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Addiction Treatment Regulations: “Good Enough” Doesn’t Cut It

We were thrilled to see a longtime client and colleague featured on The Hill recently. Here are our favorite takeaways.

Essential reforms are still needed to save lives

We were thrilled to see a longtime client and colleague featured on The Hill recently. We were even more thrilled to read the article.

In it, Michael Cartwright, chairman and co-founder of American Addiction Centers, makes vital points about the future of our industry. And while some of what he covers might be commonsense to those of us in the industry, it’s far from common to those afflicted with addiction, their families, and—critically—the United States Government.
Here are our favorite takeaways: 
“Bad actors” are ruining it for the rest of us: Well, maybe “ruining” is a bit extreme, but our good reputations are being tarnished by, as Cartwright says, those taking advantage of people who need help via “patient brokering, hijacking business listings on search engines and aggregating calls for other treatment centers.
Reforms, please! Most of us in our industry agree that reforms are necessary. Cartwright explains his opinion on the need to push for reforms that would prohibit the few bad apples from exploiting those we seek to help. Here are Cartwright’s thoughts:
1.     Criminalizing fraudulent advertising: Congress should ask the National Association of Insurance Commissioners or the National Alliance for Model State Drug Laws to draft a model law banning deceptive marketing.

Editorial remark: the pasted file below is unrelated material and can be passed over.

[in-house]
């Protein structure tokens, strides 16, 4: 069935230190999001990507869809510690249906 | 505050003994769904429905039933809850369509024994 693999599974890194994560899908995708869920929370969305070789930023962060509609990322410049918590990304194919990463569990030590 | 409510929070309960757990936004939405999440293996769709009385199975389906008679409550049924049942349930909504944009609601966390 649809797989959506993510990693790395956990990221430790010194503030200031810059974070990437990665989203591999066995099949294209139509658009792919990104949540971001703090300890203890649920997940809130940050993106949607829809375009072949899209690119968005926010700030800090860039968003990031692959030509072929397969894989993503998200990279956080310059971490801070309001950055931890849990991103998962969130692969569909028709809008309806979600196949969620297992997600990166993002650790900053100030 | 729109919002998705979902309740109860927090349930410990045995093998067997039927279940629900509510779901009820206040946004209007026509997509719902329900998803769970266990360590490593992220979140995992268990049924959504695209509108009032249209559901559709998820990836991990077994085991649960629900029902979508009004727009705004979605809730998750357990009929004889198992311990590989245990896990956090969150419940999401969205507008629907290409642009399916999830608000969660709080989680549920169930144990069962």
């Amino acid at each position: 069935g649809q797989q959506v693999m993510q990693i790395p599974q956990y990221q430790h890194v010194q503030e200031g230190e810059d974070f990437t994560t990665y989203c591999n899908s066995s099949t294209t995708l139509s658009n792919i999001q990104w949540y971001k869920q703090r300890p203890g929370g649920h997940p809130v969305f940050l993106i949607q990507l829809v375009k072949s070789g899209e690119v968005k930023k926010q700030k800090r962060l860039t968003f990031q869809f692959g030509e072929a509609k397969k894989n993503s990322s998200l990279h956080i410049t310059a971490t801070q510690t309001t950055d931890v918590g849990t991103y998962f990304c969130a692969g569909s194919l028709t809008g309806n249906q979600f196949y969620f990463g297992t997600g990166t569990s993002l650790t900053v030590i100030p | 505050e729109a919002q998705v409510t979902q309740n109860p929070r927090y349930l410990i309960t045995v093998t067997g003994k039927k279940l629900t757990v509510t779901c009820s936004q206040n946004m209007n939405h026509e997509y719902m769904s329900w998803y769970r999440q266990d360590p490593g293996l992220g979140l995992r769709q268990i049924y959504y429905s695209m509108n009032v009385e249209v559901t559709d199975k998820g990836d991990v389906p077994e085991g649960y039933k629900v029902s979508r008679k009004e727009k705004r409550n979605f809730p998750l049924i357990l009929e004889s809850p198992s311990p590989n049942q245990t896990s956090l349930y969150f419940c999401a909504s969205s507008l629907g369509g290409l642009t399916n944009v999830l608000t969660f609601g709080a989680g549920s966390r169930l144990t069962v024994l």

2.     Outlawing hijacking of treatment center phone numbers: Make it a crime for anyone to intentionally edit online listings to hijack phone numbers of other facilities.
3.     Requiring disclosure about who owns and operates call centers: Ensure there are clear guidelines so patients can identify call center ownership.
4.     Banning kickbacks or bribes: Outlaw any fees paid for patient referrals in the industry.
Cooperate and collaborate with the Powers That Be: And by “powers that be,” we mean, of course, Google.  Last year, says Cartwright, “Google removed addiction treatment-related search terms from its Google Ads platform, suspending addiction treatment marketing efforts on that important medium.” Since then, they’ve hired a third-party to evaluate online content with more nuance. Things are going in the right direction, but there’s more work to be done.
The fight against opioid addiction and other substance abuse has so many more fronts than we’d ever imagined. We are glad there are people like Michael Cartwright—and all our clients and colleagues—out there helping everyone understand more and more each day.